If there is one stress for her right now, is that I recently started a new job where I am back in an office. It’s been a tough adjustment for her, and it saddens me to see her stressed. We are both adapting and figuring it out – and I should be able to come play with her during breaks (the job is walking distance from CatSynth HQ here in San Francisco). I have very strong opinions about offices and working in teams, but those are best left for another day. After is, this as about Luna.
Thank you all again for your thoughts and purrs. And hopefully we will be able to post more good news.
Luna poses near her beanbag chair in the studio and stacked Casio SK-1 and Korg Volca BEATS. More importantly, she is now collar-free! She got the all clear at her post-surgery follow-up on Friday, as the incision is healing well. We will soon be in contact with the oncologist about a next round of chemo and hopefully we will knock out the cancer for real.
Luna has been much happier without the collar, and he mood has brightened a lot. She is playful and affectionate, but she does sleep a lot – she is a cat after all. But her sleeping once again looks very peaceful.
I am always impressed with her ability to curl up into a nearly perfect circle.
Luna continues to recover from her surgery last weekend. She is mostly resting comfortably, but she has been alternately dopey from the painkillers and miserable from the discomfort and the insult of wearing the e-collar. It’s only in the last two days that she has started to seem herself again, eating more normally and wandering around the house as usual. Of course, she does continue to sleep quite a bit, but that is fine.
We did get a report from the surgeon that the skin spot was indeed the cancer (essentially we already knew that from tests), but that she was able to remove all of it, which is definitely good news. And so far the surgical incision appears to healing well. So once she is cleared from surgical post care, we can begin the next round of chemotherapy. No fun at all, but hopefully will put Luna back on the road to recovery.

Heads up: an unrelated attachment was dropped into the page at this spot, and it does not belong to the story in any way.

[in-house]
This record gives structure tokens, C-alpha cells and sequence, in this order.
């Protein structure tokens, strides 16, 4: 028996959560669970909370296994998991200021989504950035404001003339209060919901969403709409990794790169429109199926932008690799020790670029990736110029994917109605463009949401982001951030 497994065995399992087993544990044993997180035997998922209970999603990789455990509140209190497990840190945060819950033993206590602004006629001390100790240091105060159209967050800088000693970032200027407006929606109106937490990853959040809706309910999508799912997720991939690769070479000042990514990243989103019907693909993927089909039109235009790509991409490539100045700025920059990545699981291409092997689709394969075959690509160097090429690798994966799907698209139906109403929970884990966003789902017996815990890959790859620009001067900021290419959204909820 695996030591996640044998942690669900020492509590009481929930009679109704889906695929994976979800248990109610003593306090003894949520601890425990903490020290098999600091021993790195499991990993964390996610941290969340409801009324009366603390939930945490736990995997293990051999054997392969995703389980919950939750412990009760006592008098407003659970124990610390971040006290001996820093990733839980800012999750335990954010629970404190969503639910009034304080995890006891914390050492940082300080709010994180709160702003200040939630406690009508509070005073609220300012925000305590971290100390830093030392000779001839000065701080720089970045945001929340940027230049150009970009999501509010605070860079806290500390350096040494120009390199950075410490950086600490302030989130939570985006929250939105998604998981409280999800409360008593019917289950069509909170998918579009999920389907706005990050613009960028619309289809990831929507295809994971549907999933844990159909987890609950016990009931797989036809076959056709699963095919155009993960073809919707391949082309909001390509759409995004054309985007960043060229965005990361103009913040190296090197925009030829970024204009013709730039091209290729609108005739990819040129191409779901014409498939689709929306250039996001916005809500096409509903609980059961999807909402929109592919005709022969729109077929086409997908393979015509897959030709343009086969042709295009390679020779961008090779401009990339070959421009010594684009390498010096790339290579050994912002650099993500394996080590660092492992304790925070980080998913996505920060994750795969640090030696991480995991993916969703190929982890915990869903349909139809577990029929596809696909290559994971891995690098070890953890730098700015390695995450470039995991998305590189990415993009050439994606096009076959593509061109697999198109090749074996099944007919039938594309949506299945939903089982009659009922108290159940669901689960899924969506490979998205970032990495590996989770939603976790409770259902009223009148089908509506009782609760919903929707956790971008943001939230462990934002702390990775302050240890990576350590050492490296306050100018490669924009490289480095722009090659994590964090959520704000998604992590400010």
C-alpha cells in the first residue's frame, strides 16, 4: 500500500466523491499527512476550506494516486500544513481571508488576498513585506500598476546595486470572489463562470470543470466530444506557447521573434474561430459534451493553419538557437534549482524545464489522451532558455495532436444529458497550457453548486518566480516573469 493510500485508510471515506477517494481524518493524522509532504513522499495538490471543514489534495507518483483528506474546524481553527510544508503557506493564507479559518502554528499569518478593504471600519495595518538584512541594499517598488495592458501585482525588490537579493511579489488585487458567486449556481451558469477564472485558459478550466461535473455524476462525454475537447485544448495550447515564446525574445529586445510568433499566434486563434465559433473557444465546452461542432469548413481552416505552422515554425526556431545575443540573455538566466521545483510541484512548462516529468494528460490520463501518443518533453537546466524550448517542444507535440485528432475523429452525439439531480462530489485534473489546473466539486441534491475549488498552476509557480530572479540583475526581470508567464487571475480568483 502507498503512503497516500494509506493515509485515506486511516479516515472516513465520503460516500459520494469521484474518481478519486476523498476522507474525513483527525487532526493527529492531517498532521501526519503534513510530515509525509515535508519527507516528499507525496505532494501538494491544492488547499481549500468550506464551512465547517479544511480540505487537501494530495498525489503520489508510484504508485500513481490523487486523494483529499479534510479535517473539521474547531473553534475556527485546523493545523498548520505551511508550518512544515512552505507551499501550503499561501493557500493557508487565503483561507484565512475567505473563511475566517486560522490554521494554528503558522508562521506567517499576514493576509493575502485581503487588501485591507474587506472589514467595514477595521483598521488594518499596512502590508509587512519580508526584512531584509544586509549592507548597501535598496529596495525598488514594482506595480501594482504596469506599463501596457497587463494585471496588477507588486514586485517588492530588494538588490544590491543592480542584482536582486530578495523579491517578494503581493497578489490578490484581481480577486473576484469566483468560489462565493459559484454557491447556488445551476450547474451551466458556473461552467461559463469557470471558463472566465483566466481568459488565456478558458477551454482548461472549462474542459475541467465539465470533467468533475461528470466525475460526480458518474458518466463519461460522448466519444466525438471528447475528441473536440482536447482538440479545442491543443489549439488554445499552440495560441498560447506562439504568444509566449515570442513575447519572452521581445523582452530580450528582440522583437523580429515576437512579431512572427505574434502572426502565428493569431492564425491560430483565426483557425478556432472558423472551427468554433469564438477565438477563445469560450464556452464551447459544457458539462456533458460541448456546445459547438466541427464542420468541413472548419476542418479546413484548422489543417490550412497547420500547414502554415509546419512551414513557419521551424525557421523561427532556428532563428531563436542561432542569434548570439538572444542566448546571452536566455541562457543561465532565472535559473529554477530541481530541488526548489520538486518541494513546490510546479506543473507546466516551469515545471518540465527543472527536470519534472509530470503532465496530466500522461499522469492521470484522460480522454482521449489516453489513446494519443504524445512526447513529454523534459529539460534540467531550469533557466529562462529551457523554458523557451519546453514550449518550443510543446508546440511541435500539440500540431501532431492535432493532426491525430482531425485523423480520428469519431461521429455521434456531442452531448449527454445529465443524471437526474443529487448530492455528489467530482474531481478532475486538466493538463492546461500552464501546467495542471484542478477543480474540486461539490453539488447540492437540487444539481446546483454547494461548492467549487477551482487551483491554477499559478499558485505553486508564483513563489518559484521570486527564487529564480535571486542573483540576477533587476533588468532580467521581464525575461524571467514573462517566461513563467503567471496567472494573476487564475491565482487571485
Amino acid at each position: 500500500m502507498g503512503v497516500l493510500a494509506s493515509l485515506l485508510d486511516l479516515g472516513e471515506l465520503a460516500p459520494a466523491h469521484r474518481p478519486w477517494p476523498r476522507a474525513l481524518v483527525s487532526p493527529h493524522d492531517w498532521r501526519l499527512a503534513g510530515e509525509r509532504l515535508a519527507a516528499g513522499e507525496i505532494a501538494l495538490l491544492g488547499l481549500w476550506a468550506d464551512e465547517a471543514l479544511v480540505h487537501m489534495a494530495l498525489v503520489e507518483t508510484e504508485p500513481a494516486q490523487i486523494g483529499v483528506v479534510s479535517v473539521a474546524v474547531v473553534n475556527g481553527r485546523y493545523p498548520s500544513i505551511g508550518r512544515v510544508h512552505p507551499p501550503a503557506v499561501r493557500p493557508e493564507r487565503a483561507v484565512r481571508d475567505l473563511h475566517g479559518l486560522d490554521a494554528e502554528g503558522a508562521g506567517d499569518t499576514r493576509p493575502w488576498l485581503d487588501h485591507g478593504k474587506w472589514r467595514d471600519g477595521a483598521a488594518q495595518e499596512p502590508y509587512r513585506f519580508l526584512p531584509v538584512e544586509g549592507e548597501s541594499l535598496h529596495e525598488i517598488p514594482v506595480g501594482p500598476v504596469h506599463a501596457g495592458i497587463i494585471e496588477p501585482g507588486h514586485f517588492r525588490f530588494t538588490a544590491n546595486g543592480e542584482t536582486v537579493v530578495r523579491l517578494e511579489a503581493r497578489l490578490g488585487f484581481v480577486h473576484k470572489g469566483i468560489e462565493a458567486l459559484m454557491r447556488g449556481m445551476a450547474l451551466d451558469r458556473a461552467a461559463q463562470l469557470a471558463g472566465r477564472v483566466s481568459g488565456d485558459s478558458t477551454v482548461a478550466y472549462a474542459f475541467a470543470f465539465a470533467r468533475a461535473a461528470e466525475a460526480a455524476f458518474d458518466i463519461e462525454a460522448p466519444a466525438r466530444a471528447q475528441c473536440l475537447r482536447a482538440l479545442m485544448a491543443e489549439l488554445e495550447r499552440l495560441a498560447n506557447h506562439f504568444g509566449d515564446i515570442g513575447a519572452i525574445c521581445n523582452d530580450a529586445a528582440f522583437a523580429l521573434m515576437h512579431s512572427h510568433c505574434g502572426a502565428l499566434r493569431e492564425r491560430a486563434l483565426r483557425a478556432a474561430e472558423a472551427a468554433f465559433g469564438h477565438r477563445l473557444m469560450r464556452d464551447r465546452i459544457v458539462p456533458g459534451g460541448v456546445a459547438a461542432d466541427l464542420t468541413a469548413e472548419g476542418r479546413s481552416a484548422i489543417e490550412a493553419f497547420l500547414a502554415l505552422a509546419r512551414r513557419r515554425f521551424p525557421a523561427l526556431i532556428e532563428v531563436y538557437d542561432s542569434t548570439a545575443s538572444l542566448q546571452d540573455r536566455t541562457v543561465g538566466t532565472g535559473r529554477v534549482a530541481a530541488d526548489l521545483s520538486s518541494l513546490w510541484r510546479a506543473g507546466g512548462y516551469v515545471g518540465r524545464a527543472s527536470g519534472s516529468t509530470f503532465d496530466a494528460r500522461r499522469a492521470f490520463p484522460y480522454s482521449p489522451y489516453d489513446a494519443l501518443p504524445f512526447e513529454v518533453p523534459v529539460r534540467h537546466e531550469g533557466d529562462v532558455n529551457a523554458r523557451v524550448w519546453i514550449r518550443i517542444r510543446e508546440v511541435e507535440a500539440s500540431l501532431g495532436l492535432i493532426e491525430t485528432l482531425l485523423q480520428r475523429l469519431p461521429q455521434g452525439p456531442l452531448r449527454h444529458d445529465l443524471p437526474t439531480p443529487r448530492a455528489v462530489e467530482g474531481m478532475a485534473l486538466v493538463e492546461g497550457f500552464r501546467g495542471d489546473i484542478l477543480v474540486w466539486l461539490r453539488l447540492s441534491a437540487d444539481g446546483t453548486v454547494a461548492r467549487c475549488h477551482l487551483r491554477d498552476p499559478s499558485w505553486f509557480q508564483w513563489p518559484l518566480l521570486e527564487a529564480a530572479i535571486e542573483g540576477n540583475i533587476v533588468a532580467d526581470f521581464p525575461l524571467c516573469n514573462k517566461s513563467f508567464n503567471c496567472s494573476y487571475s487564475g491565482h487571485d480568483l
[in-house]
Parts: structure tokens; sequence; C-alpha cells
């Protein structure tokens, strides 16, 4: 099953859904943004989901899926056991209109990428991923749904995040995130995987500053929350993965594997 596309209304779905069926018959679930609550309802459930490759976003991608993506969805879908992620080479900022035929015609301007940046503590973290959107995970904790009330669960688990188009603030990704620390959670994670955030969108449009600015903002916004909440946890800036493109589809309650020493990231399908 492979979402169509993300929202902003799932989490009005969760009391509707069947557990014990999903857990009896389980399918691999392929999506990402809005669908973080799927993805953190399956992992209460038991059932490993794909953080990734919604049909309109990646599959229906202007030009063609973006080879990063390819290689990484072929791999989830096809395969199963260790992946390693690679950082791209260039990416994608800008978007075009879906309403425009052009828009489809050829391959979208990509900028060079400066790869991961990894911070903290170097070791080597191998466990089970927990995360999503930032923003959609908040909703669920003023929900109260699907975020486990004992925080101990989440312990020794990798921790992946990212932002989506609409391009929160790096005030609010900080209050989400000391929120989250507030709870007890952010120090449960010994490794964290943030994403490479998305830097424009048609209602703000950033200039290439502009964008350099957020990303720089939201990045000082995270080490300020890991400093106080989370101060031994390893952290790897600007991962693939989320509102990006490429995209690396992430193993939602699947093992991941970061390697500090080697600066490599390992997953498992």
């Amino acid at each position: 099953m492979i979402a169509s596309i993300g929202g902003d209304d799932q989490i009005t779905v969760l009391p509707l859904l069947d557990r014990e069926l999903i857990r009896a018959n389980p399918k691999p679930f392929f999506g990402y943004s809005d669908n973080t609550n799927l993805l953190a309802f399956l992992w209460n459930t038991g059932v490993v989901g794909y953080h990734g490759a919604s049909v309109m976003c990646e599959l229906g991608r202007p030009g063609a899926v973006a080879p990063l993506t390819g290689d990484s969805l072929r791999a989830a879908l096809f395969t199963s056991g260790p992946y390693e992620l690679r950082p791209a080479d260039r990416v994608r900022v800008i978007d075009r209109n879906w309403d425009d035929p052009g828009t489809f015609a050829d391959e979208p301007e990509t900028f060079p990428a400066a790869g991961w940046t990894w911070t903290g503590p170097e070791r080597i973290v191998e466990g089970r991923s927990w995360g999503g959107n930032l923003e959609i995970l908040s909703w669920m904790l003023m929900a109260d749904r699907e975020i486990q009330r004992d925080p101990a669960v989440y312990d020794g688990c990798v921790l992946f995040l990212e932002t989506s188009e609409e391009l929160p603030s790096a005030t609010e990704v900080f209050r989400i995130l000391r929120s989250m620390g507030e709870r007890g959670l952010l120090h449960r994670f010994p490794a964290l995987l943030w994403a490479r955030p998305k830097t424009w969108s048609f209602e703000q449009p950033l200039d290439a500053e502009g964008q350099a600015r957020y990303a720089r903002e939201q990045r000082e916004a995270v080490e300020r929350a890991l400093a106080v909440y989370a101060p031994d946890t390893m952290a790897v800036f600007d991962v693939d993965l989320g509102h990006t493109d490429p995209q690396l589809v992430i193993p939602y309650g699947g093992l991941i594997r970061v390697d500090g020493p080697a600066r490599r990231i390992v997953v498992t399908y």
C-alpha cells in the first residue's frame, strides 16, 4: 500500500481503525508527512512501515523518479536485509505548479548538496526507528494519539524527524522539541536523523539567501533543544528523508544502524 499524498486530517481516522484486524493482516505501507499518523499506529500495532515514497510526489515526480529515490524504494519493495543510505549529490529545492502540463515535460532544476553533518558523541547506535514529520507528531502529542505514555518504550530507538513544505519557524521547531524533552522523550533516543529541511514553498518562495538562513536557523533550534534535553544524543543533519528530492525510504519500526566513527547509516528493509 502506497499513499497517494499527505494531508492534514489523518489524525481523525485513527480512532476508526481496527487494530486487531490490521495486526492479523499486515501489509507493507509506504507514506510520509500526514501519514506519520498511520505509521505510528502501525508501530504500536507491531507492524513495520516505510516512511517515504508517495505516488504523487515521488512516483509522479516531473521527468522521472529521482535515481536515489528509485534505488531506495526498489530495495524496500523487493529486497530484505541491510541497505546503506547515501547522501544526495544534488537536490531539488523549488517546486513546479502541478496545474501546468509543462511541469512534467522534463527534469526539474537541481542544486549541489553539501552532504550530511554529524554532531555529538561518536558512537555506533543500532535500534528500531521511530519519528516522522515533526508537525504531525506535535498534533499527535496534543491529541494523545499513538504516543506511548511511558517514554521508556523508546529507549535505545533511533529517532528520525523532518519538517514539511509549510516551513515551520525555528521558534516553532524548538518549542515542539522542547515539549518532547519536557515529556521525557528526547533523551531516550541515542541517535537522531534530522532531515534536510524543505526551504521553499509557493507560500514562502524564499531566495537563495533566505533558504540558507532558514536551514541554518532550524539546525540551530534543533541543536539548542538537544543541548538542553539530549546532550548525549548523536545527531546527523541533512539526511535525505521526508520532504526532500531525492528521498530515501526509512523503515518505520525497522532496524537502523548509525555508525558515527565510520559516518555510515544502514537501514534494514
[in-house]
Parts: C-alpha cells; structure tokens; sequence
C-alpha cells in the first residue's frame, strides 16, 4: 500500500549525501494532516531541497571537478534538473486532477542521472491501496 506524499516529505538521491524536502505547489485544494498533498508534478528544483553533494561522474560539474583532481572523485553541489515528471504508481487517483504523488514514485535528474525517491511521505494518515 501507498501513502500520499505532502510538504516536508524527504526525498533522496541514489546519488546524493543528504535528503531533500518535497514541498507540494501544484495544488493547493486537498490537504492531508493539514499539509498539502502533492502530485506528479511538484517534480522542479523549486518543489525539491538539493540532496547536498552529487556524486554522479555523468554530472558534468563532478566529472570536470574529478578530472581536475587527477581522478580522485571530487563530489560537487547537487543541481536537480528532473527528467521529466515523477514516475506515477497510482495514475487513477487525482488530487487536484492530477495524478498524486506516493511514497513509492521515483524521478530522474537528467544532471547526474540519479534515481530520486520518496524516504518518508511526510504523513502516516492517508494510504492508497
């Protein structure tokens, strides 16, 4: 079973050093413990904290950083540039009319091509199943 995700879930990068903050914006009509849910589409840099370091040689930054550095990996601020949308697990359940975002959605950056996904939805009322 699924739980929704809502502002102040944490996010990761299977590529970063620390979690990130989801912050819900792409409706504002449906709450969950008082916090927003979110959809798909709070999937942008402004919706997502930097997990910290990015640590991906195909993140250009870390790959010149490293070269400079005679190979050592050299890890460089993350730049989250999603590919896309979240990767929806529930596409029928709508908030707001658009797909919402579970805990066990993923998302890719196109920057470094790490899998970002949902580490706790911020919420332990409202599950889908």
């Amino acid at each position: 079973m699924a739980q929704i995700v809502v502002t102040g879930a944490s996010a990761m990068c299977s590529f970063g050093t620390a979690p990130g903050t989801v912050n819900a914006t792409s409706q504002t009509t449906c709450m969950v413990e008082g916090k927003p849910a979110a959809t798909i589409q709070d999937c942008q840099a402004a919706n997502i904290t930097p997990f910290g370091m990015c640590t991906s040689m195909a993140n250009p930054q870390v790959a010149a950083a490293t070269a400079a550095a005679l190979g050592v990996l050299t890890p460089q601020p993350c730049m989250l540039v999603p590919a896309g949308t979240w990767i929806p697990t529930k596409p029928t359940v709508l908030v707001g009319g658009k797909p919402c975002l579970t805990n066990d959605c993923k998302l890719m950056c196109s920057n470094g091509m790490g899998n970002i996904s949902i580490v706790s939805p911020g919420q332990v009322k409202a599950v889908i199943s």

Thanks as always for your continued purrs and healing vibes.
Luna’s surgery yesterday went well. Since it was just a small skin spot, it was much smaller than the original surgery last year and she was able to come home the same day. We are hoping for a quicker recovery as well. Nonetheless, it’s no fun at all for Luna. She has been eating normally and at times her energetic affectionate self – at others lethargic and clearly coping with some pain and discomfort. It’s no different from a human post surgery. I am administering pain medications and gentle affection to her today as she rests and recovers.
We had a few particularly warm days this past week, which gave Luna a bit of time to enjoy some sun on the patio.
Luna is still battling cancer, and probably will be for the rest of her time with us. But as one can see from the photo above it doesn’t prevent her from leading a happy and contented life. She has been her normal affectionate and playful self, and a delight to spend time with.
The surgery and chemotherapy that we did last year were key to her still being with us and enjoying life. The latest concern is a spot on her skin near the previous surgery that has tested positive for cancer. Fortunately, tests showed no internal metastatic disease – that remains our biggest worry. And nothing on the remaining mammary chain, which is also a relief. So we will go ahead with a surgery to remove the skin spot and another round of chemo to hopefully knock out any lingering cells.
It’s disappointing to have to put her through more treatments. I will do so as long as I feel it’s what’s best for her. She still has so much life in her and hasn’t slowed down from the disease, so the treatment is the best choice. Luna and I thank you for continued purrs and thoughts.